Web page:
# moving in a sin wave

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Hi, I'm working on a simple racing game in which I am trying to get my car to follow a sin curve while moving in its current heading. The only way I can think of achieving this is by adding a sine wave multiplied by some scalar to the steering rotation. This works sometimes but sometimes overturns and causes the jeep to get stuck in a circle(sometimes infinite). Also, it gets stuck in a circle when it hits a wall too. Here is how I'm doing it, does anyone know how I can fix/improve it ? static float scalar = 10,delay = 0,input= 0; if((delay += dt) > .01f){ delay = 0; input += dt; SetFinalHeading(rotation.y + sin(input) * scalar); } thank you!

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How do you know this is the code that's causing the problem?

Your posted code appears to be okay, assuming:

1. rotation.y never changes ( or is "under control" )

2. the function is called with a valid dt. If dt==0 the heading will never change. How do you calculate dt? Do you always call this routine, even if the vehicle hits an obstacle, etc.?

3. your sin() function returns valid values for high values of angle.

It likely the problem is one of the above 3.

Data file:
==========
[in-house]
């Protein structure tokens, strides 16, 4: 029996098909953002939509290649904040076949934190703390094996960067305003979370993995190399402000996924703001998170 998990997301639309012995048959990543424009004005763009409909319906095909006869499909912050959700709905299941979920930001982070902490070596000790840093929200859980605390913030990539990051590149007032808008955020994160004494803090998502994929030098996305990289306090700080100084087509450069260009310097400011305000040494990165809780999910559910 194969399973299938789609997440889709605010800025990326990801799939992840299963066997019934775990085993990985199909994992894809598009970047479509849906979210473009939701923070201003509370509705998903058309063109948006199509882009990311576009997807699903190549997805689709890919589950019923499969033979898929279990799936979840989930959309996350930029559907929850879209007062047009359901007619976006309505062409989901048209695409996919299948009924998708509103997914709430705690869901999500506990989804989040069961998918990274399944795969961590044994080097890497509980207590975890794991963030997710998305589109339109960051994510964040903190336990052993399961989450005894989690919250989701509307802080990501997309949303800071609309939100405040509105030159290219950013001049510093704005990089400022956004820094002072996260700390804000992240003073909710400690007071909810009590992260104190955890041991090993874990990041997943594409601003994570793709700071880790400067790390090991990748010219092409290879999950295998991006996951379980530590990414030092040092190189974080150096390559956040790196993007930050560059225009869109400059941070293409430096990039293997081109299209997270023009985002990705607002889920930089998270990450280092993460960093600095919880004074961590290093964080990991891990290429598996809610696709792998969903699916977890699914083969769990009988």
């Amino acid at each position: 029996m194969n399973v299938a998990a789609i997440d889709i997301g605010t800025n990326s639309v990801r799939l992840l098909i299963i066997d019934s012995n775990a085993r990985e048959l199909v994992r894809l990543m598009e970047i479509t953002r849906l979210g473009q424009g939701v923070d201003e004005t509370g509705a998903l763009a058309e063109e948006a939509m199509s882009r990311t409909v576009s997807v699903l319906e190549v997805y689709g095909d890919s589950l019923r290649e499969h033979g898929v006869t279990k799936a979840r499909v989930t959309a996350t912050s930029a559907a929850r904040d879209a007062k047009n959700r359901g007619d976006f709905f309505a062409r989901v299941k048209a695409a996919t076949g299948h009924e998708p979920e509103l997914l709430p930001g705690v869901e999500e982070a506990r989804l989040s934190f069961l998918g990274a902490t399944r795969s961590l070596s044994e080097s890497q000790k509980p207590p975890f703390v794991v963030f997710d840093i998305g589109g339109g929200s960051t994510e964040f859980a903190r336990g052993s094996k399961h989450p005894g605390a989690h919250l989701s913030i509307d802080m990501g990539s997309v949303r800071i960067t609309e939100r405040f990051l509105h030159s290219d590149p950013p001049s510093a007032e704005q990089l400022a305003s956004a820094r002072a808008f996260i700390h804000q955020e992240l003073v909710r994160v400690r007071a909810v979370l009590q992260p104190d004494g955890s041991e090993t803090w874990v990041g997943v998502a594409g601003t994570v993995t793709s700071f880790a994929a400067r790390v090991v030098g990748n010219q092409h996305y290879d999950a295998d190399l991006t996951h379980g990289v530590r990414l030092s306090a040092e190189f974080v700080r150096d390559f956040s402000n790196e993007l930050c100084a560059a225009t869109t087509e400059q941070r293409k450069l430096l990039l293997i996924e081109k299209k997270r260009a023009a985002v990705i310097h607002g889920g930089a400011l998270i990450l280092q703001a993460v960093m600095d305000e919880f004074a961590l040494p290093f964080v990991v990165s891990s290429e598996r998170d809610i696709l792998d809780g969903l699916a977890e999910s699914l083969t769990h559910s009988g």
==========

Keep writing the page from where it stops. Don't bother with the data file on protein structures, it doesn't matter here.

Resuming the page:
Taking care of 3 is easy:
input += dt;if( input > pi/2 ) input -= pi/2;

I'm guessing under certain circumstances this routine is not called, or is called with an invalid dt value.

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Aah, I think the problem would be number 1 then. Basically the jeep is following a pathfinder which sometimes causes it to turn. It falls into a circle when the sine wave is applies and it is already turning on its own.

Perhaps, I need make it follow the sinwave only when its moving in a straight line ? any suggestions ?

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Quote:
 Perhaps, I need make it follow the sinwave only when its moving in a straight line ?

Without seeing any code, I couldn't say. But it sounds like the pathfinder and the routine you posted may be fighting one another. If you have 2 independent functions that both change the direction, that should probably be changed, particularly if the pathfinder is trying to find a proper direction based on the current direction which is constantly changing due to the sinewave function.